Wednesday, September 30, 2009

Artist of the month: Bernie Fuchs


In memory of Bernie Fuchs, who I heard recently passed away, October is dedicated to one of the finest illustrators of his generation.

I first heard of Fuchs from my tutor Doug Harker at LJMU*, who repeatedly used Fuch's work to demonstrate quality illustration, not least because he himself had learned from a tutor who had refered to Fuchs. I've heard it said that Fuchs represented the golden age of American illustration, and though I personally would say that accolade belonged to Howard Pyle, from half a century before Fuchs, I can't deny that Fuchs represented a golden high point of originality in American illustration, not least in how consistent the quality of his work was, and how easy hard work seems to have been for him. Fuchs was most noted for his sports illustrations, but he specialised in a number of subjects, such as history, ambience and the composition of light. The latter was what made him an example for me at LJMU, and I spent many hours looking at SI annuals** trying to figure out how Fuchs had managed to convey so much with so little.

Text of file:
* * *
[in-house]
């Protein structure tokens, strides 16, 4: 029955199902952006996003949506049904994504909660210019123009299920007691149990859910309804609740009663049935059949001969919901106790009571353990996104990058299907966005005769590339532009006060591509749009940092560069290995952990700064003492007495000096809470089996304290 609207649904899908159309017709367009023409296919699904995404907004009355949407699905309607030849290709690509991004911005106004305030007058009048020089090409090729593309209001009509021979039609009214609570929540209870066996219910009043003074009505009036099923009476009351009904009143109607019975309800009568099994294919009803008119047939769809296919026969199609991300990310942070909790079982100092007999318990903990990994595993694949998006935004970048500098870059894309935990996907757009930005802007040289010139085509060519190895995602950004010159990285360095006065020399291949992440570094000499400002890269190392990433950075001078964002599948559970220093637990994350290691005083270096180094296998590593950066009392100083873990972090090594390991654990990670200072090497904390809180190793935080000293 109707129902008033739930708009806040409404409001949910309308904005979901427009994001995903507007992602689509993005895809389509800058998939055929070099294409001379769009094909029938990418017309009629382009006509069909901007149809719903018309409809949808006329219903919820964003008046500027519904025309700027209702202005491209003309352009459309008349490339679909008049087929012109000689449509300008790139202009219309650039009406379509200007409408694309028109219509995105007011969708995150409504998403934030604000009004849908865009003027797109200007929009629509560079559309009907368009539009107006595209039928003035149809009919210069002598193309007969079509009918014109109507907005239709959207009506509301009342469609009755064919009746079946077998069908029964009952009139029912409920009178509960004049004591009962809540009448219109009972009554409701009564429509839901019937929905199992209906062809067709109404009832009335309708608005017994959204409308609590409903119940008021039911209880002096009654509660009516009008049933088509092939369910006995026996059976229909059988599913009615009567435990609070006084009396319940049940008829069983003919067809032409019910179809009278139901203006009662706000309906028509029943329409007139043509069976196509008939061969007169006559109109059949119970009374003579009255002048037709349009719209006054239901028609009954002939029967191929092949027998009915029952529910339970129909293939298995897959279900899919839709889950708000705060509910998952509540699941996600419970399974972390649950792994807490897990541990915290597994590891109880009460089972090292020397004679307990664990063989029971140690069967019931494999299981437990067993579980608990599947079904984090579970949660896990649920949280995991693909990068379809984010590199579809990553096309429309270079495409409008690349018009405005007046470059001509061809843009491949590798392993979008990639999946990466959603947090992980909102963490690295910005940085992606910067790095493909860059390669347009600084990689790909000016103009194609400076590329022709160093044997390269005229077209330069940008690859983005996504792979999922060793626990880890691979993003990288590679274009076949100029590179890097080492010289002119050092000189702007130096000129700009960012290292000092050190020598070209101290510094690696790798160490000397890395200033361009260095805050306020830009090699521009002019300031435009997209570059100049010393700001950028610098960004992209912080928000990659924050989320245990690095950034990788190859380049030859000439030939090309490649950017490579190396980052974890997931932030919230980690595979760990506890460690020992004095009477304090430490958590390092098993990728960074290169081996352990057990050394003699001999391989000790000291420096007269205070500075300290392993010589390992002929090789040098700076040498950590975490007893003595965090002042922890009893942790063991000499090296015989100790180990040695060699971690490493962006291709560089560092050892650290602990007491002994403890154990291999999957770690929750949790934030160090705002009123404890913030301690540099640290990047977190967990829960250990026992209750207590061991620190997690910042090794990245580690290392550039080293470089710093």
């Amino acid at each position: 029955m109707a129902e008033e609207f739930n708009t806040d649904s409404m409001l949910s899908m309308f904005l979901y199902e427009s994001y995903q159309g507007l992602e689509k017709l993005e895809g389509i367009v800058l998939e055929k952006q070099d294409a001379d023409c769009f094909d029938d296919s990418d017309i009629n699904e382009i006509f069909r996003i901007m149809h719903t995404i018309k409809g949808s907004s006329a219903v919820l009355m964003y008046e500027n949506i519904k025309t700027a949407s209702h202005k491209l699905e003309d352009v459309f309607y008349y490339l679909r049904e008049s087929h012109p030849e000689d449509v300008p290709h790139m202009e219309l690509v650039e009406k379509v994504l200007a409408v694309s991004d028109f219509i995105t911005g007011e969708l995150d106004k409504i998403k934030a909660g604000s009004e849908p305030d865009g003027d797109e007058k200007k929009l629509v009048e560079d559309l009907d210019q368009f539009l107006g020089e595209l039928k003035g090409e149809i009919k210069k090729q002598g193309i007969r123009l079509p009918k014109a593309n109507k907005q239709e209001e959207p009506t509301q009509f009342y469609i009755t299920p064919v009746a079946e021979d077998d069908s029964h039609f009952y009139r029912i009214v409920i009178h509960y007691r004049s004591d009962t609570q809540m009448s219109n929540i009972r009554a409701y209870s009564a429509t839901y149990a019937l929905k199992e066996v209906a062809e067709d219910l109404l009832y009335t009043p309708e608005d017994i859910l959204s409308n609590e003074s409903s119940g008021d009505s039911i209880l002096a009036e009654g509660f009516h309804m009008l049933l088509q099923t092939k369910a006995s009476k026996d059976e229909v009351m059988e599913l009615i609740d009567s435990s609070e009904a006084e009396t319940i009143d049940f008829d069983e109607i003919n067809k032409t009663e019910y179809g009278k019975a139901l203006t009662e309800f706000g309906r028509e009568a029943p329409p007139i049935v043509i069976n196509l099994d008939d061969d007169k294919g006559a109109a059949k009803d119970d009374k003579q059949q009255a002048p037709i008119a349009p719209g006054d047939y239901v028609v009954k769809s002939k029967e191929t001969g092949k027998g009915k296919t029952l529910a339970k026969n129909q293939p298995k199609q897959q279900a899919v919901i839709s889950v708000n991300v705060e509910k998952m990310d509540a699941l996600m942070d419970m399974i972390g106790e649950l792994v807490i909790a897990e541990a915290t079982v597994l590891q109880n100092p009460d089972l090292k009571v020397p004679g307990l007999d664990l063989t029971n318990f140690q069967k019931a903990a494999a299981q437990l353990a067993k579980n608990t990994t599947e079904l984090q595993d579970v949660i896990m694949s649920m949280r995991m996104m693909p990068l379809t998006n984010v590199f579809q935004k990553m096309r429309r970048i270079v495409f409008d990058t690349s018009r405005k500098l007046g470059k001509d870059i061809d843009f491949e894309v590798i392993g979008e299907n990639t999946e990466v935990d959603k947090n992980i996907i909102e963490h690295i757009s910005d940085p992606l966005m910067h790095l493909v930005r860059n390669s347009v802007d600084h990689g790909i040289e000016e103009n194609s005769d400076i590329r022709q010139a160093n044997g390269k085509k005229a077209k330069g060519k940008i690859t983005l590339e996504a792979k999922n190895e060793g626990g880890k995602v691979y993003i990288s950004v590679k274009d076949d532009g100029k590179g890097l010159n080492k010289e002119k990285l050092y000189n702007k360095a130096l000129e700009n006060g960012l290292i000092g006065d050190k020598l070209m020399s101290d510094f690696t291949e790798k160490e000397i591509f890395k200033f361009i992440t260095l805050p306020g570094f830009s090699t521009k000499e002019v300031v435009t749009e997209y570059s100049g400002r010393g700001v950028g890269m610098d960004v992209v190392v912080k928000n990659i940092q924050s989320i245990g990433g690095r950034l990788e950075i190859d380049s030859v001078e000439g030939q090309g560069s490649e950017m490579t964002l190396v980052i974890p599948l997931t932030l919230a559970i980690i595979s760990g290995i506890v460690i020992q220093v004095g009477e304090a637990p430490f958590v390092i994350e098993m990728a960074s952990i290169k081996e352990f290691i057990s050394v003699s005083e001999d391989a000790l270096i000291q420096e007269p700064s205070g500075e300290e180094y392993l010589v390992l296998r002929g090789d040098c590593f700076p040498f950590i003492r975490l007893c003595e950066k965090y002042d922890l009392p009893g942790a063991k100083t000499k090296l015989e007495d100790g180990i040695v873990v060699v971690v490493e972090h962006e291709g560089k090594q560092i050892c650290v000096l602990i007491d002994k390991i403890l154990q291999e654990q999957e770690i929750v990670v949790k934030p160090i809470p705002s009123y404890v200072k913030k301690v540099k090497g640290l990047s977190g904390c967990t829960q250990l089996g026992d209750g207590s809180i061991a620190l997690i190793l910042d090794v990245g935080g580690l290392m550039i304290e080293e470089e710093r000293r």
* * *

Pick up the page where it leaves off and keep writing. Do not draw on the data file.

Its not hard to see in many contemporary artists and illustrators (the ones I like who are not bothered with shocking people into awe, but whom rely on talent and good composition), have taken much from Fuchs, regard the images below and compare them to the work of C Michael Dudash, Craig Mullins and Mark Lag├╝e and the similarities are obvious.

In Fuchs, you find a soft, hazy world where the light is ever present, but manages to tighten perceptibly, coalescing around details to attract the eye whilst providing an over all ambience, similar to the work of Claude Monet, to create the impression of context. This wasn't something Fuchs did from the beginning, his earlier works are loaded with details, but as he progressed, he polished the way he worked until he'd found the perfect balance of composition, light, impression and context.







* Liverpool, John Moores University, later they changed the name to Liverpool Art School, John Moores University, and today i think they've changed it to Liverpool John Moores University Art and Design Academy.
** Every year the Society of Illustrators, based in New York, publishes a 'best of American illustration' annual. For any one interested in art and illustration, these books are well worth looking up.

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